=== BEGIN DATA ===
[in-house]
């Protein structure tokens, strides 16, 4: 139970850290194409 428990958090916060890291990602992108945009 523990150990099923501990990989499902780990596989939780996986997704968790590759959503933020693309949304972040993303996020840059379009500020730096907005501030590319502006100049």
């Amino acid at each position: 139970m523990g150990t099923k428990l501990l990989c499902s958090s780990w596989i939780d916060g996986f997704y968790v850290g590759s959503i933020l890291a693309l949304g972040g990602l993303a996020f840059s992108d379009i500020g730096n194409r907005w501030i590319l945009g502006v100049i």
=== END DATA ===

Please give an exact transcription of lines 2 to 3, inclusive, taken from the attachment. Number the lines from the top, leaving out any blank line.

């Protein structure tokens, strides 16, 4: 139970850290194409 428990958090916060890291990602992108945009 523990150990099923501990990989499902780990596989939780996986997704968790590759959503933020693309949304972040993303996020840059379009500020730096907005501030590319502006100049």
């Amino acid at each position: 139970m523990g150990t099923k428990l501990l990989c499902s958090s780990w596989i939780d916060g996986f997704y968790v850290g590759s959503i933020l890291a693309l949304g972040g990602l993303a996020f840059s992108d379009i500020g730096n194409r907005w501030i590319l945009g502006v100049i």